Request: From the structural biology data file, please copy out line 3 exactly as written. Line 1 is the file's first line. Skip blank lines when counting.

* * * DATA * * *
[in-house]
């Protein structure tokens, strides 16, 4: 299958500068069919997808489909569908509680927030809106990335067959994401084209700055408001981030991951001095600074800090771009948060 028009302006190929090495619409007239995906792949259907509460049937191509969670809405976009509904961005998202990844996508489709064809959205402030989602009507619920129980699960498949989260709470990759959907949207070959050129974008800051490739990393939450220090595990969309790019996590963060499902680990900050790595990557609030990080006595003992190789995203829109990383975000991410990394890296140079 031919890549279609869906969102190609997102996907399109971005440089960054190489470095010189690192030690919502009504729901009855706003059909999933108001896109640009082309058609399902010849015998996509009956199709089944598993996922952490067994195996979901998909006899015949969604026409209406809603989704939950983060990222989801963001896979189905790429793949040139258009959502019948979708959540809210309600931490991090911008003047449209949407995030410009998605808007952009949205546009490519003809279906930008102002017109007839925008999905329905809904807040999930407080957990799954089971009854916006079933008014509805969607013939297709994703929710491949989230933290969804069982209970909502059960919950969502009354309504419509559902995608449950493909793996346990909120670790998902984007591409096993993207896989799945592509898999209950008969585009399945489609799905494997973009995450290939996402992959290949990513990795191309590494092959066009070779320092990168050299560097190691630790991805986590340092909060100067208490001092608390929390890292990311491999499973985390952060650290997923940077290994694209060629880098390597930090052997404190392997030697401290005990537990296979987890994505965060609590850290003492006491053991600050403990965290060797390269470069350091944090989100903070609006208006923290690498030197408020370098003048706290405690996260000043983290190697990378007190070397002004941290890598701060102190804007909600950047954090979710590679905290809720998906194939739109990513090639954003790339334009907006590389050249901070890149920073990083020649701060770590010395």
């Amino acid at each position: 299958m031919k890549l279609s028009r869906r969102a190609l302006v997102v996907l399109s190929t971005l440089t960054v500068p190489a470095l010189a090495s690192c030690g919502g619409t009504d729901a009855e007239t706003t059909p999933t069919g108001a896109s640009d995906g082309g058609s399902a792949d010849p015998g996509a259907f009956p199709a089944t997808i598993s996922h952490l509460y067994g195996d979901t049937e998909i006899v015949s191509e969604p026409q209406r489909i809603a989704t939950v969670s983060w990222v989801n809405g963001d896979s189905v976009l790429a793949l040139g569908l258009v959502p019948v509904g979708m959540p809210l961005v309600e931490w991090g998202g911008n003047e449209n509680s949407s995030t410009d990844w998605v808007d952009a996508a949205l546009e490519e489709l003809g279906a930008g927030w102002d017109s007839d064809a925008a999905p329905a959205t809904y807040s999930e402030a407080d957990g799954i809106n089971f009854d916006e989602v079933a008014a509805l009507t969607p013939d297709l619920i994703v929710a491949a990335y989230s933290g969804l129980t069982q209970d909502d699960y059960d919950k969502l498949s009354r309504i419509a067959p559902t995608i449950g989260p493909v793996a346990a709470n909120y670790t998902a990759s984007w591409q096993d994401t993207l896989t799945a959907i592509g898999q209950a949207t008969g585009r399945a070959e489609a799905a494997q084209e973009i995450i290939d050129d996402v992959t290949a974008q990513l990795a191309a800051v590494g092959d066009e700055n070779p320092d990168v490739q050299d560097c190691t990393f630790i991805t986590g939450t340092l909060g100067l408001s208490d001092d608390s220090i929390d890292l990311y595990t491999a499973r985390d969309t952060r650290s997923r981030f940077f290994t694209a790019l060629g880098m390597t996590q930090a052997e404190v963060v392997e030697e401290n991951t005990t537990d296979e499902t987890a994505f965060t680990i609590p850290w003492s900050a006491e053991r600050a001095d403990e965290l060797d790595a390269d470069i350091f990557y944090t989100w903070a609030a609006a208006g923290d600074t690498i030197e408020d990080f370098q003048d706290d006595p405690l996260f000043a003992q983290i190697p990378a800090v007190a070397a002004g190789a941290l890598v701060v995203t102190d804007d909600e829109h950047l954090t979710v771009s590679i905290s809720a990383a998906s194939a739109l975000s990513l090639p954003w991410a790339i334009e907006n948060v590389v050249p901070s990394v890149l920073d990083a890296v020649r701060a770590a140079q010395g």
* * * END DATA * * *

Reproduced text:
């Amino acid at each position: 299958m031919k890549l279609s028009r869906r969102a190609l302006v997102v996907l399109s190929t971005l440089t960054v500068p190489a470095l010189a090495s690192c030690g919502g619409t009504d729901a009855e007239t706003t059909p999933t069919g108001a896109s640009d995906g082309g058609s399902a792949d010849p015998g996509a259907f009956p199709a089944t997808i598993s996922h952490l509460y067994g195996d979901t049937e998909i006899v015949s191509e969604p026409q209406r489909i809603a989704t939950v969670s983060w990222v989801n809405g963001d896979s189905v976009l790429a793949l040139g569908l258009v959502p019948v509904g979708m959540p809210l961005v309600e931490w991090g998202g911008n003047e449209n509680s949407s995030t410009d990844w998605v808007d952009a996508a949205l546009e490519e489709l003809g279906a930008g927030w102002d017109s007839d064809a925008a999905p329905a959205t809904y807040s999930e402030a407080d957990g799954i809106n089971f009854d916006e989602v079933a008014a509805l009507t969607p013939d297709l619920i994703v929710a491949a990335y989230s933290g969804l129980t069982q209970d909502d699960y059960d919950k969502l498949s009354r309504i419509a067959p559902t995608i449950g989260p493909v793996a346990a709470n909120y670790t998902a990759s984007w591409q096993d994401t993207l896989t799945a959907i592509g898999q209950a949207t008969g585009r399945a070959e489609a799905a494997q084209e973009i995450i290939d050129d996402v992959t290949a974008q990513l990795a191309a800051v590494g092959d066009e700055n070779p320092d990168v490739q050299d560097c190691t990393f630790i991805t986590g939450t340092l909060g100067l408001s208490d001092d608390s220090i929390d890292l990311y595990t491999a499973r985390d969309t952060r650290s997923r981030f940077f290994t694209a790019l060629g880098m390597t996590q930090a052997e404190v963060v392997e030697e401290n991951t005990t537990d296979e499902t987890a994505f965060t680990i609590p850290w003492s900050a006491e053991r600050a001095d403990e965290l060797d790595a390269d470069i350091f990557y944090t989100w903070a609030a609006a208006g923290d600074t690498i030197e408020d990080f370098q003048d706290d006595p405690l996260f000043a003992q983290i190697p990378a800090v007190a070397a002004g190789a941290l890598v701060v995203t102190d804007d909600e829109h950047l954090t979710v771009s590679i905290s809720a990383a998906s194939a739109l975000s990513l090639p954003w991410a790339i334009e907006n948060v590389v050249p901070s990394v890149l920073d990083a890296v020649r701060a770590a140079q010395g």